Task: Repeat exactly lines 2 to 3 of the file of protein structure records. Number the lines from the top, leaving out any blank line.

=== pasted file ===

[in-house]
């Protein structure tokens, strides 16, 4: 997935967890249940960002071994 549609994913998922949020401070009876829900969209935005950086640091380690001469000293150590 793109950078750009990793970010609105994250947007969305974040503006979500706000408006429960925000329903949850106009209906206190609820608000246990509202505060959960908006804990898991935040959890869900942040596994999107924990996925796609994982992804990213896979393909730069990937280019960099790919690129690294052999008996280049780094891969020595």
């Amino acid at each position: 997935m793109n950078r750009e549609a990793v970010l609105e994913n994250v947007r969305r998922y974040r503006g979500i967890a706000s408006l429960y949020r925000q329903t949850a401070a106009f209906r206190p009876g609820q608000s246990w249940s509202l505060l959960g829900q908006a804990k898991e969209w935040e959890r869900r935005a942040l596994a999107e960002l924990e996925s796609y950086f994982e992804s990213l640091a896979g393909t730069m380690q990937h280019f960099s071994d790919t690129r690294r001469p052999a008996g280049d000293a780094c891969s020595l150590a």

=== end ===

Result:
């Protein structure tokens, strides 16, 4: 997935967890249940960002071994 549609994913998922949020401070009876829900969209935005950086640091380690001469000293150590 793109950078750009990793970010609105994250947007969305974040503006979500706000408006429960925000329903949850106009209906206190609820608000246990509202505060959960908006804990898991935040959890869900942040596994999107924990996925796609994982992804990213896979393909730069990937280019960099790919690129690294052999008996280049780094891969020595």
């Amino acid at each position: 997935m793109n950078r750009e549609a990793v970010l609105e994913n994250v947007r969305r998922y974040r503006g979500i967890a706000s408006l429960y949020r925000q329903t949850a401070a106009f209906r206190p009876g609820q608000s246990w249940s509202l505060l959960g829900q908006a804990k898991e969209w935040e959890r869900r935005a942040l596994a999107e960002l924990e996925s796609y950086f994982e992804s990213l640091a896979g393909t730069m380690q990937h280019f960099s071994d790919t690129r690294r001469p052999a008996g280049d000293a780094c891969s020595l150590a």